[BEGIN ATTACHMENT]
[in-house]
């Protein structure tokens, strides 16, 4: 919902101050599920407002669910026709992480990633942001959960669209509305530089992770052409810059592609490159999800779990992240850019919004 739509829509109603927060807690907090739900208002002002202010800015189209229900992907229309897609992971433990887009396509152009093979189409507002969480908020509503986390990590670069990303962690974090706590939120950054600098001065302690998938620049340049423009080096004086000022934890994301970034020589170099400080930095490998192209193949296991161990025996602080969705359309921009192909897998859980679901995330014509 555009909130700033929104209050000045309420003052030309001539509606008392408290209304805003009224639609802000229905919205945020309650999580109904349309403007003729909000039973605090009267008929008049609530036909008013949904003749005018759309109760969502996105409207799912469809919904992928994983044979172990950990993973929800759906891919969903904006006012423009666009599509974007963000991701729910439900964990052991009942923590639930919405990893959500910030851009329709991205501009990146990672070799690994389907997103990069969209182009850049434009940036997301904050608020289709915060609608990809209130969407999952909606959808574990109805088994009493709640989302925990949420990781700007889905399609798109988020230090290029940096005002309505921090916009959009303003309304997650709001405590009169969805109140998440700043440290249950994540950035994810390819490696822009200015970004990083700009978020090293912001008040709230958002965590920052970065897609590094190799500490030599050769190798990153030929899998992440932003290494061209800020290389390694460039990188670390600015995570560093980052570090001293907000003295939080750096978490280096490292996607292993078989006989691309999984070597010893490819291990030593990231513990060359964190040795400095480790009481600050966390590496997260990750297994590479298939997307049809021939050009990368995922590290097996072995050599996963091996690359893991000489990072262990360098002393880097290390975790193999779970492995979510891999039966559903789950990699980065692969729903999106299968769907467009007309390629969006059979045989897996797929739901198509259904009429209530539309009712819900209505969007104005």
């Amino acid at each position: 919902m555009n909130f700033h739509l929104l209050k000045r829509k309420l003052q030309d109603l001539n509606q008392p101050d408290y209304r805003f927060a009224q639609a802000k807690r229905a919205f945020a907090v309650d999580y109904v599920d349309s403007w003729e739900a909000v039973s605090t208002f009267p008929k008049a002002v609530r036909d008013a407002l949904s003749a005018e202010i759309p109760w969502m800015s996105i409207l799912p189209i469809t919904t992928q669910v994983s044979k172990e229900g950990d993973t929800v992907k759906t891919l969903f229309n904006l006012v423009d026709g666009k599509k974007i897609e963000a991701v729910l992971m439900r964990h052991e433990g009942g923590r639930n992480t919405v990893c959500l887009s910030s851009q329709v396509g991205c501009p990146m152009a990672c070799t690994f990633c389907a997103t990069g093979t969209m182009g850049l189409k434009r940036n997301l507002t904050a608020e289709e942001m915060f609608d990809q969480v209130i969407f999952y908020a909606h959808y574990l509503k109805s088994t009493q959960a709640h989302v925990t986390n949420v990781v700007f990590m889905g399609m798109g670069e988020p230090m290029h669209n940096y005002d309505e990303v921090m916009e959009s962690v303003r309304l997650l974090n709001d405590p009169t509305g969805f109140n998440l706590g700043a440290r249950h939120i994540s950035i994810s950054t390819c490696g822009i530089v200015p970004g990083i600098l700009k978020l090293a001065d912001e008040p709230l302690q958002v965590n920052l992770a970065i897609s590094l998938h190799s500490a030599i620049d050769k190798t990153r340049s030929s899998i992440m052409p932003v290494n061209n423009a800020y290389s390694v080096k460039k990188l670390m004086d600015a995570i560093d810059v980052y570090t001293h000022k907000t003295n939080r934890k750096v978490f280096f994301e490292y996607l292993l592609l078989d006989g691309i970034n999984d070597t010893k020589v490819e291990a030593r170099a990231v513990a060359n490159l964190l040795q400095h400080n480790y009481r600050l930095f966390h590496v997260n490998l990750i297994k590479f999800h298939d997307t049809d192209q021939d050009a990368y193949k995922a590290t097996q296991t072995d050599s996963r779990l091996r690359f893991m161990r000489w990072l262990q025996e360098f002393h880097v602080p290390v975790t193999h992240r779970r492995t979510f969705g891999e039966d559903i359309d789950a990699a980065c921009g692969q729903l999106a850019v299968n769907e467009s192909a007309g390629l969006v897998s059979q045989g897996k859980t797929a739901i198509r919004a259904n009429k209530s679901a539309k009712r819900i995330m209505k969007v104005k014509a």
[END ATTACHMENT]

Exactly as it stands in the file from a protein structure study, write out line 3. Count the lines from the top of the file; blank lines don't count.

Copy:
């Amino acid at each position: 919902m555009n909130f700033h739509l929104l209050k000045r829509k309420l003052q030309d109603l001539n509606q008392p101050d408290y209304r805003f927060a009224q639609a802000k807690r229905a919205f945020a907090v309650d999580y109904v599920d349309s403007w003729e739900a909000v039973s605090t208002f009267p008929k008049a002002v609530r036909d008013a407002l949904s003749a005018e202010i759309p109760w969502m800015s996105i409207l799912p189209i469809t919904t992928q669910v994983s044979k172990e229900g950990d993973t929800v992907k759906t891919l969903f229309n904006l006012v423009d026709g666009k599509k974007i897609e963000a991701v729910l992971m439900r964990h052991e433990g009942g923590r639930n992480t919405v990893c959500l887009s910030s851009q329709v396509g991205c501009p990146m152009a990672c070799t690994f990633c389907a997103t990069g093979t969209m182009g850049l189409k434009r940036n997301l507002t904050a608020e289709e942001m915060f609608d990809q969480v209130i969407f999952y908020a909606h959808y574990l509503k109805s088994t009493q959960a709640h989302v925990t986390n949420v990781v700007f990590m889905g399609m798109g670069e988020p230090m290029h669209n940096y005002d309505e990303v921090m916009e959009s962690v303003r309304l997650l974090n709001d405590p009169t509305g969805f109140n998440l706590g700043a440290r249950h939120i994540s950035i994810s950054t390819c490696g822009i530089v200015p970004g990083i600098l700009k978020l090293a001065d912001e008040p709230l302690q958002v965590n920052l992770a970065i897609s590094l998938h190799s500490a030599i620049d050769k190798t990153r340049s030929s899998i992440m052409p932003v290494n061209n423009a800020y290389s390694v080096k460039k990188l670390m004086d600015a995570i560093d810059v980052y570090t001293h000022k907000t003295n939080r934890k750096v978490f280096f994301e490292y996607l292993l592609l078989d006989g691309i970034n999984d070597t010893k020589v490819e291990a030593r170099a990231v513990a060359n490159l964190l040795q400095h400080n480790y009481r600050l930095f966390h590496v997260n490998l990750i297994k590479f999800h298939d997307t049809d192209q021939d050009a990368y193949k995922a590290t097996q296991t072995d050599s996963r779990l091996r690359f893991m161990r000489w990072l262990q025996e360098f002393h880097v602080p290390v975790t193999h992240r779970r492995t979510f969705g891999e039966d559903i359309d789950a990699a980065c921009g692969q729903l999106a850019v299968n769907e467009s192909a007309g390629l969006v897998s059979q045989g897996k859980t797929a739901i198509r919004a259904n009429k209530s679901a539309k009712r819900i995330m209505k969007v104005k014509a």